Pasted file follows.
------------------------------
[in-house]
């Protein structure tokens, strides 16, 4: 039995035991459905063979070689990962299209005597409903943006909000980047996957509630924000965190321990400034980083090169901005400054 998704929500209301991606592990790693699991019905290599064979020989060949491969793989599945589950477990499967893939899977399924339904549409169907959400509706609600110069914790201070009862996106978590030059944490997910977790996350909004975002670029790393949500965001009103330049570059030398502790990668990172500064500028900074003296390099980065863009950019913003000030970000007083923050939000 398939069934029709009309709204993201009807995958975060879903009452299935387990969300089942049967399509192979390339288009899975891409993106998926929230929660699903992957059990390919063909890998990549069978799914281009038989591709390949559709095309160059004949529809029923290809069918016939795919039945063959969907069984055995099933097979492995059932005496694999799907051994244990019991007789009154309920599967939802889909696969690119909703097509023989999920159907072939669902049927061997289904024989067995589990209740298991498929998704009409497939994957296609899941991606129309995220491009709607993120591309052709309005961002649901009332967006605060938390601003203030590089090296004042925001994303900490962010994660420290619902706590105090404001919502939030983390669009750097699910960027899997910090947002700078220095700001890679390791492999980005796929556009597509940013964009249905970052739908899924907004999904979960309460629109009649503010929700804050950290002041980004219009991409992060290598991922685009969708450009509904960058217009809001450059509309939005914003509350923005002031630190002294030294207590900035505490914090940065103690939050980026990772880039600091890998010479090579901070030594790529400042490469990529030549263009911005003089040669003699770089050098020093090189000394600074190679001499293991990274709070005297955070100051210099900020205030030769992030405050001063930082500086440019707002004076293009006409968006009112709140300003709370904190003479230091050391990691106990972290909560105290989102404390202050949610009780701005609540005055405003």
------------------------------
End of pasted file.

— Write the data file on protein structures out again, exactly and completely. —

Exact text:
[in-house]
């Protein structure tokens, strides 16, 4: 039995035991459905063979070689990962299209005597409903943006909000980047996957509630924000965190321990400034980083090169901005400054 998704929500209301991606592990790693699991019905290599064979020989060949491969793989599945589950477990499967893939899977399924339904549409169907959400509706609600110069914790201070009862996106978590030059944490997910977790996350909004975002670029790393949500965001009103330049570059030398502790990668990172500064500028900074003296390099980065863009950019913003000030970000007083923050939000 398939069934029709009309709204993201009807995958975060879903009452299935387990969300089942049967399509192979390339288009899975891409993106998926929230929660699903992957059990390919063909890998990549069978799914281009038989591709390949559709095309160059004949529809029923290809069918016939795919039945063959969907069984055995099933097979492995059932005496694999799907051994244990019991007789009154309920599967939802889909696969690119909703097509023989999920159907072939669902049927061997289904024989067995589990209740298991498929998704009409497939994957296609899941991606129309995220491009709607993120591309052709309005961002649901009332967006605060938390601003203030590089090296004042925001994303900490962010994660420290619902706590105090404001919502939030983390669009750097699910960027899997910090947002700078220095700001890679390791492999980005796929556009597509940013964009249905970052739908899924907004999904979960309460629109009649503010929700804050950290002041980004219009991409992060290598991922685009969708450009509904960058217009809001450059509309939005914003509350923005002031630190002294030294207590900035505490914090940065103690939050980026990772880039600091890998010479090579901070030594790529400042490469990529030549263009911005003089040669003699770089050098020093090189000394600074190679001499293991990274709070005297955070100051210099900020205030030769992030405050001063930082500086440019707002004076293009006409968006009112709140300003709370904190003479230091050391990691106990972290909560105290989102404390202050949610009780701005609540005055405003």